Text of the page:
How Long Will My Child Be In Speech Therapy

Families often ask how long their child will be in speech therapy. While there is no set answer to that question, research does indicate that frequency, intensity and duration of treatment impacts outcomes. For purposes of research review, ASHA (American Speech-Language and Hearing Association) defined intensity as the amount of time spent in each treatment session, frequency as the number of treatment sessions over a set period of time (usually a week) and duration as the length of treatment received (whether a child attended therapy for two months or six months).* The ASHA review found that six out of seven studies favored a greater amount of treatment. A study by Law, Garrett and Nye (2004) found treatment results were better when duration was over eight weeks.

Many children who need speech therapy have an articulation or phonological processing disorder. The typical time to correct a speech difference is 15-20 hours (Jacoby et al, 2002) with typical frequency for articulation treatment being two times weekly for 30 minute sessions (ASHA 2004). Based on this information it could be assumed that if a disorder was mild to moderate, with the child attending treatment consistently and families practicing homework between sessions, duration of total treatment could be about four to five months. The actual time in treatment will also be relative to how many sound errors are being addressed in the treatment plan. The more sounds in error, the longer the duration of treatment.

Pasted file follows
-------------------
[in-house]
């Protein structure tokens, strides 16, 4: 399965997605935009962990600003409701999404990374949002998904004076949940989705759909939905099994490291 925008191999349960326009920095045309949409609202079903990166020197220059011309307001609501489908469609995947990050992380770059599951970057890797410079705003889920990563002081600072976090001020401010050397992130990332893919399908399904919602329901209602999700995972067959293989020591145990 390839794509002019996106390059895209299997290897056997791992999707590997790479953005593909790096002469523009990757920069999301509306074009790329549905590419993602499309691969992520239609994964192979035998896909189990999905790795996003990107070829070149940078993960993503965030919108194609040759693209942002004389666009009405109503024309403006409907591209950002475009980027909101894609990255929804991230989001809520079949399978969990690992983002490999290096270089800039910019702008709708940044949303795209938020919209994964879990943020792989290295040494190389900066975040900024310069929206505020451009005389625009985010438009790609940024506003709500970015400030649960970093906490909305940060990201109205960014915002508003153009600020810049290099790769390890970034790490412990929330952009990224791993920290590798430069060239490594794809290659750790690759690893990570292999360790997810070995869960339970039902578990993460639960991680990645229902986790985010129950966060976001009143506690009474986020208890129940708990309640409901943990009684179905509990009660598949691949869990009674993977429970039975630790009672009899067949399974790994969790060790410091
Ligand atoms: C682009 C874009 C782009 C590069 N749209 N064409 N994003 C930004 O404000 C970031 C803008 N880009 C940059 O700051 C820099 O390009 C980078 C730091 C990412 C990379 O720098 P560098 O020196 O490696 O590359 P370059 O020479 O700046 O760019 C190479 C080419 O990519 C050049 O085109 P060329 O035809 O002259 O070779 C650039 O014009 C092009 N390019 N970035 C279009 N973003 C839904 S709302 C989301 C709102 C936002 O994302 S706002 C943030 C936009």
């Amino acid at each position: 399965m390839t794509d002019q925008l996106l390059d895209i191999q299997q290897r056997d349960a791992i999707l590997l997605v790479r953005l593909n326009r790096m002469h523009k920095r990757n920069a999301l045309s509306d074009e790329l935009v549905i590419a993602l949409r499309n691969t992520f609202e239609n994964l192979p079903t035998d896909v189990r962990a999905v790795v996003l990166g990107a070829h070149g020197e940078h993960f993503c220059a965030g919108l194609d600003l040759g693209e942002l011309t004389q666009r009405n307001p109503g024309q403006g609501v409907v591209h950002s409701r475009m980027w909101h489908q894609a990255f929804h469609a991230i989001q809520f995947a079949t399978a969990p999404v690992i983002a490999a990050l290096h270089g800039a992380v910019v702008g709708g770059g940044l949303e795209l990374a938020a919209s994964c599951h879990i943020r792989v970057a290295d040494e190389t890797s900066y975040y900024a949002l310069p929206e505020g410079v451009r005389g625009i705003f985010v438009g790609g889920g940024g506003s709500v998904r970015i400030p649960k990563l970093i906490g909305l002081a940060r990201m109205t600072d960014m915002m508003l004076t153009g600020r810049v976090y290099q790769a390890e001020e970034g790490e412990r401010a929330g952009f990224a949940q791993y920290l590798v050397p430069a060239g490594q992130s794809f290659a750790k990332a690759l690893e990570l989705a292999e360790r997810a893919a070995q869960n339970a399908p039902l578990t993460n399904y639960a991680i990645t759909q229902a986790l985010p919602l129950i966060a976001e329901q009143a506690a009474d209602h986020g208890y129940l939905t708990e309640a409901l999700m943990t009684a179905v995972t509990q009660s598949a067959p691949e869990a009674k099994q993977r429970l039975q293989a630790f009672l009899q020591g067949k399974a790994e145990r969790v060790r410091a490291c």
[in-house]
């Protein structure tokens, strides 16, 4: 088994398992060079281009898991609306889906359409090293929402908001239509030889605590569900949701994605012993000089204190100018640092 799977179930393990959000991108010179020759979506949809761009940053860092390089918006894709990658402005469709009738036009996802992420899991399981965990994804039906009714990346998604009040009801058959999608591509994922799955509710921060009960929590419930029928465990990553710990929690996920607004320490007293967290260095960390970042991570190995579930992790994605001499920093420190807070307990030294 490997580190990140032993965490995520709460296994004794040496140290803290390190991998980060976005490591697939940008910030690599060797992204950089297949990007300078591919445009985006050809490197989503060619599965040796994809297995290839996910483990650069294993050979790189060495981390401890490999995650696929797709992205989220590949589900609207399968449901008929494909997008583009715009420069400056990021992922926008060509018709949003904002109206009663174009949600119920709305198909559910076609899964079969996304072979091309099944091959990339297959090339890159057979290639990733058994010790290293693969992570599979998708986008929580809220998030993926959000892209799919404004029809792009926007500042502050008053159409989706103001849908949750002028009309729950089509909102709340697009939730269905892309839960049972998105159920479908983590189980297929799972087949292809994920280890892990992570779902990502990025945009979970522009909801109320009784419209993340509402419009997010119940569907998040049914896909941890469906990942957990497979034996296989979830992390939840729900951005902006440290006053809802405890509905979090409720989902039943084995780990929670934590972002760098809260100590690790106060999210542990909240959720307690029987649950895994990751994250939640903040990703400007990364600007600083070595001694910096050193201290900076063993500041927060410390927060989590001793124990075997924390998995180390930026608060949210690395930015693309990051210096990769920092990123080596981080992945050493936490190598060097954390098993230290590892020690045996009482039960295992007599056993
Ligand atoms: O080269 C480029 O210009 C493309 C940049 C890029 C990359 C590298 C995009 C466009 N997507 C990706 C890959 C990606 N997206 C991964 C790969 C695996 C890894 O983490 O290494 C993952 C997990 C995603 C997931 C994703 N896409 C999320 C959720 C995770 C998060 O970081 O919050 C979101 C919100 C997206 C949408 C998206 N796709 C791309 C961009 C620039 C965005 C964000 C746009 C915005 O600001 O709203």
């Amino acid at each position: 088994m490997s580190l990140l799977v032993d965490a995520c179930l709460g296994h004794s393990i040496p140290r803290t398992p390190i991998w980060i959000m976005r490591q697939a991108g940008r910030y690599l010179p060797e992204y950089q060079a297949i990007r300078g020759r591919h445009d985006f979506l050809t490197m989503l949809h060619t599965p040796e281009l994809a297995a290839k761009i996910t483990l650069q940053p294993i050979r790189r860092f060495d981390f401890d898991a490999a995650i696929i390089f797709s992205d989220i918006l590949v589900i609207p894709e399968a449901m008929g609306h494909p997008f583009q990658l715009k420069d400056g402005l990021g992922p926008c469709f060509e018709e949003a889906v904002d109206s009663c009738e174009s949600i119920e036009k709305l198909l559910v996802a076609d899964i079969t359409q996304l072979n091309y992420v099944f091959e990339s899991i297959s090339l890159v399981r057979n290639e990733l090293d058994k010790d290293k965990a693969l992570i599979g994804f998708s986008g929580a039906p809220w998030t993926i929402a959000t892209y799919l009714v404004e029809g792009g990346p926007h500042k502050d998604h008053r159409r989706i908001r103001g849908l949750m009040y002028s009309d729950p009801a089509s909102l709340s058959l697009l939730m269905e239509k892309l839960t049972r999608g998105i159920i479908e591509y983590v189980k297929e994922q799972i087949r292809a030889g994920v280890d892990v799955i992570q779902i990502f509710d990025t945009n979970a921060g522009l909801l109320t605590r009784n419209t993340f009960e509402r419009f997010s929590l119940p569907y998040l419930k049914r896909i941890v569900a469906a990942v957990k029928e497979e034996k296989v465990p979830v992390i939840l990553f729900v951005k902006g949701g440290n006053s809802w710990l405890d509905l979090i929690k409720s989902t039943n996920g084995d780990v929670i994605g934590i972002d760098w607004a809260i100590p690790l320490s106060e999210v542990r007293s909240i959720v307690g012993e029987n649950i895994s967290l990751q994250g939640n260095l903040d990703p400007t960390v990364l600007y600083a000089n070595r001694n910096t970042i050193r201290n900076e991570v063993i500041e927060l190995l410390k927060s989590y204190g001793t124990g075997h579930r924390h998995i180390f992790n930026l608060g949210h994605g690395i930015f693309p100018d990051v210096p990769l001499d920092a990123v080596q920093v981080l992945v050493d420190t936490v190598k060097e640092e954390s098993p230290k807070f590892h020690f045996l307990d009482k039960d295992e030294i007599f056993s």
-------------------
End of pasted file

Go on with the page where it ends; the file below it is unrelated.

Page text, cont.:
Language Disorders, which have to do with cognition, expressive/receptive language skills as well as pragmatic language skills may take a longer period of treatment, depending on the number of goals identified by an evaluation.

When thinking about length of treatment, it is important for families to understand the importance of parent involvement in home practice. The speech-language pathologist (SLP) should provide specific targets for practice with articulation or motor speech therapy goals. SLPs should also provide training for families in facilitating generalization of new language skills. Research demonstrates that children make faster progress when parents also utilize strategies to target growth in language skills (Roberts, et al. 2011)* A pediatric therapist should spend time each session reviewing goals addressed and providing insight and training for families to help improve the rate of progress on targeted goals.

Credits: Speech and OT


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